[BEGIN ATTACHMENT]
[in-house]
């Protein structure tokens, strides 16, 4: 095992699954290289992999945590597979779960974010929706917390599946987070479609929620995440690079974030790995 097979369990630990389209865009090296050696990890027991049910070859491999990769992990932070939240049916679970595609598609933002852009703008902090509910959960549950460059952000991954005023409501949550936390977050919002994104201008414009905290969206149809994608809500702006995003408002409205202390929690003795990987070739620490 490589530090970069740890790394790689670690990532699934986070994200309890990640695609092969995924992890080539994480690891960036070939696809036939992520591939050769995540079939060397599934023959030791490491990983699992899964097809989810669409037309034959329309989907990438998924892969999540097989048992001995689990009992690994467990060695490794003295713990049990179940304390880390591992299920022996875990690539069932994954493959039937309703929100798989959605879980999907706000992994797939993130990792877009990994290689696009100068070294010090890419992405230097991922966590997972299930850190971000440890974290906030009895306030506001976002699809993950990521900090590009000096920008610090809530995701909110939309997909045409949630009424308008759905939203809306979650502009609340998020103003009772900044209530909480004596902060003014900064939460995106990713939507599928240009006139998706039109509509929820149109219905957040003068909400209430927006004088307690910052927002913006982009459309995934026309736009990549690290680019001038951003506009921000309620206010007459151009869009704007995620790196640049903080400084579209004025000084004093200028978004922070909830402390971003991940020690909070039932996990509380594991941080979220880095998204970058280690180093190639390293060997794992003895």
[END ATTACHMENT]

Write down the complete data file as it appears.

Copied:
[in-house]
């Protein structure tokens, strides 16, 4: 095992699954290289992999945590597979779960974010929706917390599946987070479609929620995440690079974030790995 097979369990630990389209865009090296050696990890027991049910070859491999990769992990932070939240049916679970595609598609933002852009703008902090509910959960549950460059952000991954005023409501949550936390977050919002994104201008414009905290969206149809994608809500702006995003408002409205202390929690003795990987070739620490 490589530090970069740890790394790689670690990532699934986070994200309890990640695609092969995924992890080539994480690891960036070939696809036939992520591939050769995540079939060397599934023959030791490491990983699992899964097809989810669409037309034959329309989907990438998924892969999540097989048992001995689990009992690994467990060695490794003295713990049990179940304390880390591992299920022996875990690539069932994954493959039937309703929100798989959605879980999907706000992994797939993130990792877009990994290689696009100068070294010090890419992405230097991922966590997972299930850190971000440890974290906030009895306030506001976002699809993950990521900090590009000096920008610090809530995701909110939309997909045409949630009424308008759905939203809306979650502009609340998020103003009772900044209530909480004596902060003014900064939460995106990713939507599928240009006139998706039109509509929820149109219905957040003068909400209430927006004088307690910052927002913006982009459309995934026309736009990549690290680019001038951003506009921000309620206010007459151009869009704007995620790196640049903080400084579209004025000084004093200028978004922070909830402390971003991940020690909070039932996990509380594991941080979220880095998204970058280690180093190639390293060997794992003895």